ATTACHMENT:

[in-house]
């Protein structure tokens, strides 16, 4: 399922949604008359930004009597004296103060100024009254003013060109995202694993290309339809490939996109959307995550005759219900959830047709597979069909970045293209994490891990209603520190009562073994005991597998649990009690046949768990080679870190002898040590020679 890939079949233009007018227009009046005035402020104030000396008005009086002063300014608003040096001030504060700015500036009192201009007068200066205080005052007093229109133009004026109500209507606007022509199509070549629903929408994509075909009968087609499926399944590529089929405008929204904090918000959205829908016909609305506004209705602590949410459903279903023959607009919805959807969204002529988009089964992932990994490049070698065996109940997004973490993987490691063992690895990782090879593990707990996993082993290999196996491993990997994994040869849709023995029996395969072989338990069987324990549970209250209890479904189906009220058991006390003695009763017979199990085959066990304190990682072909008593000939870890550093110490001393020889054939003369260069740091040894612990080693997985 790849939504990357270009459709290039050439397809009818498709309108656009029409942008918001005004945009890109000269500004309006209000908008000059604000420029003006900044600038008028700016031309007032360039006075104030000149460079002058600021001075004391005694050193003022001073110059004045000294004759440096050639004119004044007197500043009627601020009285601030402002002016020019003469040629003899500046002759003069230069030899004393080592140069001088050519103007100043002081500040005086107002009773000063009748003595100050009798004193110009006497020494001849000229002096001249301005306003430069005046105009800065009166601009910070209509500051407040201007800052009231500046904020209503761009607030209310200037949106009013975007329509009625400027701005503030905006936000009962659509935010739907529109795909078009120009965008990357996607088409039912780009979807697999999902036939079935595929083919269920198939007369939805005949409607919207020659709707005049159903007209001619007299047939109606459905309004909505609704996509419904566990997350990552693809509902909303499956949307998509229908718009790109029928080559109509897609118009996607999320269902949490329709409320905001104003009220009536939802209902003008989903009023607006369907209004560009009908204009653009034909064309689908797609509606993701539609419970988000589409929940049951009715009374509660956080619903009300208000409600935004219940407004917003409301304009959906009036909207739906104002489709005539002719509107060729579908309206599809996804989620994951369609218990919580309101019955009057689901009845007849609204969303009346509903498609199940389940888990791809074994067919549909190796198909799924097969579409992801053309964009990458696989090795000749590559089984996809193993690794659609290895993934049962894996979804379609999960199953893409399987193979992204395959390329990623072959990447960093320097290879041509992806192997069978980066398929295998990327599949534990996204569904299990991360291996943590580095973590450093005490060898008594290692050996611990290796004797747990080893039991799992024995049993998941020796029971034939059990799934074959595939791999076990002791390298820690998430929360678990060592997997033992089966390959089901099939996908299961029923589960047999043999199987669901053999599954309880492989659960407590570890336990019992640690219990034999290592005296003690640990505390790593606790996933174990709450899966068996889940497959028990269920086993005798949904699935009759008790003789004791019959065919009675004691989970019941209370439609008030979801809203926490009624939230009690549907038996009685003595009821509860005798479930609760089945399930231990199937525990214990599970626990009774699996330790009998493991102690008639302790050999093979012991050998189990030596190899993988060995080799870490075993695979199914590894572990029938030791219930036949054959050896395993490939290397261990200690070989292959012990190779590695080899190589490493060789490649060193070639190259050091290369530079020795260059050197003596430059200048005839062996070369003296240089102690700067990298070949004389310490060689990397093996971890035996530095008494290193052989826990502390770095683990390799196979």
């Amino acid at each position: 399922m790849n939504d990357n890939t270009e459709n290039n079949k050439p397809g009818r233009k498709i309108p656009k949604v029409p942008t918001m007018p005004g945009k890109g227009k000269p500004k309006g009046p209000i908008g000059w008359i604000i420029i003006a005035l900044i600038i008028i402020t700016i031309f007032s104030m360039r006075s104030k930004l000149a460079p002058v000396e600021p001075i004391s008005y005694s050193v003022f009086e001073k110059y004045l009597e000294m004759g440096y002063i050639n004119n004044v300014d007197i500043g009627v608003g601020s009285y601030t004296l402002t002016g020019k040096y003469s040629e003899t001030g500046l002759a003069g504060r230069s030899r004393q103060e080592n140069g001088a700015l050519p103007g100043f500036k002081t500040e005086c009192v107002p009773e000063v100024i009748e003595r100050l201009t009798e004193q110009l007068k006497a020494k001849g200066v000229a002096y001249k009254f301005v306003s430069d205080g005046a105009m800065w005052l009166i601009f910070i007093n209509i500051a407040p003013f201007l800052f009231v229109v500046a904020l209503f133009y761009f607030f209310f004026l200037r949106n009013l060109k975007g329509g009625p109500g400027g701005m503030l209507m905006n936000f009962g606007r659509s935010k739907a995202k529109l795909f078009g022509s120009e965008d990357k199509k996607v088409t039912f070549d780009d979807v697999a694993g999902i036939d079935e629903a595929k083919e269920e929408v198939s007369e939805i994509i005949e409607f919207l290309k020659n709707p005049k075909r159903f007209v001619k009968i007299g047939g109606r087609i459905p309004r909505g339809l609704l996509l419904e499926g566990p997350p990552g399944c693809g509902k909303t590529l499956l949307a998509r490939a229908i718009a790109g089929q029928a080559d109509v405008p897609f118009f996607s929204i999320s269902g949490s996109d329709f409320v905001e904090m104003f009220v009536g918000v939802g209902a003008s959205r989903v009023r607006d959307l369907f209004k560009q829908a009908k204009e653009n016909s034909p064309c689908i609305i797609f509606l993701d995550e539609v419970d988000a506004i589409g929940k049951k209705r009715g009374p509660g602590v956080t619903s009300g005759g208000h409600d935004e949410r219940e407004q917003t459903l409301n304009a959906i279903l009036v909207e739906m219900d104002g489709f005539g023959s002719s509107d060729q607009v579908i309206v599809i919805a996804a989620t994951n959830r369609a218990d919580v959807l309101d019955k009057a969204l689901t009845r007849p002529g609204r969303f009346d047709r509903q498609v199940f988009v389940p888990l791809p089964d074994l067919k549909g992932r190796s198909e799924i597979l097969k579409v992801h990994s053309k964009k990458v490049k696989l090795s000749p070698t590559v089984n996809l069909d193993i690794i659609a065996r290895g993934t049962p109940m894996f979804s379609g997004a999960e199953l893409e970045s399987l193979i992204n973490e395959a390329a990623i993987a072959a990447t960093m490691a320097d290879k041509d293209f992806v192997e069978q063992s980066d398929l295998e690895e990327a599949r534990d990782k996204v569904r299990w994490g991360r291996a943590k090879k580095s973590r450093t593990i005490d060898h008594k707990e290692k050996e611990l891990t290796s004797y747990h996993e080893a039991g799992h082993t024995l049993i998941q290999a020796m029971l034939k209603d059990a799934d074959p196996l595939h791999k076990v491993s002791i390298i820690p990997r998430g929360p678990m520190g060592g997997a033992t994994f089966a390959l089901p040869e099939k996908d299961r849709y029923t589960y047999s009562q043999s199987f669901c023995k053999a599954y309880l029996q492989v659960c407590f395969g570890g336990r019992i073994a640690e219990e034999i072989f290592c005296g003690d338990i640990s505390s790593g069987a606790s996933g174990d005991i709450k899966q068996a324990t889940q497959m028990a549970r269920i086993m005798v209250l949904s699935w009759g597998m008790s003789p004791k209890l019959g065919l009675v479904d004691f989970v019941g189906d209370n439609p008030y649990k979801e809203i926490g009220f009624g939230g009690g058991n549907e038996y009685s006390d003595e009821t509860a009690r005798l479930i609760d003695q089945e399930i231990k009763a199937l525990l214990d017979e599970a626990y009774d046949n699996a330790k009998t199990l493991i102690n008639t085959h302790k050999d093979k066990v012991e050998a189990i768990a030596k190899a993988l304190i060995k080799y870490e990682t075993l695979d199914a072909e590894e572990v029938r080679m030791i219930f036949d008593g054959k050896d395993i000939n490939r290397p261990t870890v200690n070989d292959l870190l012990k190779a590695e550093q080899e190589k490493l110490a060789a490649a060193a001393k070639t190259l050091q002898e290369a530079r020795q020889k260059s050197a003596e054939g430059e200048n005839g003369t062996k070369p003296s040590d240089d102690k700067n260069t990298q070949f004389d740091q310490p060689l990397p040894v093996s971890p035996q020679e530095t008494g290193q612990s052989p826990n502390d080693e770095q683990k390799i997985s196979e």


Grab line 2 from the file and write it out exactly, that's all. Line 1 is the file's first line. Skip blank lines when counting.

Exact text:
């Protein structure tokens, strides 16, 4: 399922949604008359930004009597004296103060100024009254003013060109995202694993290309339809490939996109959307995550005759219900959830047709597979069909970045293209994490891990209603520190009562073994005991597998649990009690046949768990080679870190002898040590020679 890939079949233009007018227009009046005035402020104030000396008005009086002063300014608003040096001030504060700015500036009192201009007068200066205080005052007093229109133009004026109500209507606007022509199509070549629903929408994509075909009968087609499926399944590529089929405008929204904090918000959205829908016909609305506004209705602590949410459903279903023959607009919805959807969204002529988009089964992932990994490049070698065996109940997004973490993987490691063992690895990782090879593990707990996993082993290999196996491993990997994994040869849709023995029996395969072989338990069987324990549970209250209890479904189906009220058991006390003695009763017979199990085959066990304190990682072909008593000939870890550093110490001393020889054939003369260069740091040894612990080693997985 790849939504990357270009459709290039050439397809009818498709309108656009029409942008918001005004945009890109000269500004309006209000908008000059604000420029003006900044600038008028700016031309007032360039006075104030000149460079002058600021001075004391005694050193003022001073110059004045000294004759440096050639004119004044007197500043009627601020009285601030402002002016020019003469040629003899500046002759003069230069030899004393080592140069001088050519103007100043002081500040005086107002009773000063009748003595100050009798004193110009006497020494001849000229002096001249301005306003430069005046105009800065009166601009910070209509500051407040201007800052009231500046904020209503761009607030209310200037949106009013975007329509009625400027701005503030905006936000009962659509935010739907529109795909078009120009965008990357996607088409039912780009979807697999999902036939079935595929083919269920198939007369939805005949409607919207020659709707005049159903007209001619007299047939109606459905309004909505609704996509419904566990997350990552693809509902909303499956949307998509229908718009790109029928080559109509897609118009996607999320269902949490329709409320905001104003009220009536939802209902003008989903009023607006369907209004560009009908204009653009034909064309689908797609509606993701539609419970988000589409929940049951009715009374509660956080619903009300208000409600935004219940407004917003409301304009959906009036909207739906104002489709005539002719509107060729579908309206599809996804989620994951369609218990919580309101019955009057689901009845007849609204969303009346509903498609199940389940888990791809074994067919549909190796198909799924097969579409992801053309964009990458696989090795000749590559089984996809193993690794659609290895993934049962894996979804379609999960199953893409399987193979992204395959390329990623072959990447960093320097290879041509992806192997069978980066398929295998990327599949534990996204569904299990991360291996943590580095973590450093005490060898008594290692050996611990290796004797747990080893039991799992024995049993998941020796029971034939059990799934074959595939791999076990002791390298820690998430929360678990060592997997033992089966390959089901099939996908299961029923589960047999043999199987669901053999599954309880492989659960407590570890336990019992640690219990034999290592005296003690640990505390790593606790996933174990709450899966068996889940497959028990269920086993005798949904699935009759008790003789004791019959065919009675004691989970019941209370439609008030979801809203926490009624939230009690549907038996009685003595009821509860005798479930609760089945399930231990199937525990214990599970626990009774699996330790009998493991102690008639302790050999093979012991050998189990030596190899993988060995080799870490075993695979199914590894572990029938030791219930036949054959050896395993490939290397261990200690070989292959012990190779590695080899190589490493060789490649060193070639190259050091290369530079020795260059050197003596430059200048005839062996070369003296240089102690700067990298070949004389310490060689990397093996971890035996530095008494290193052989826990502390770095683990390799196979």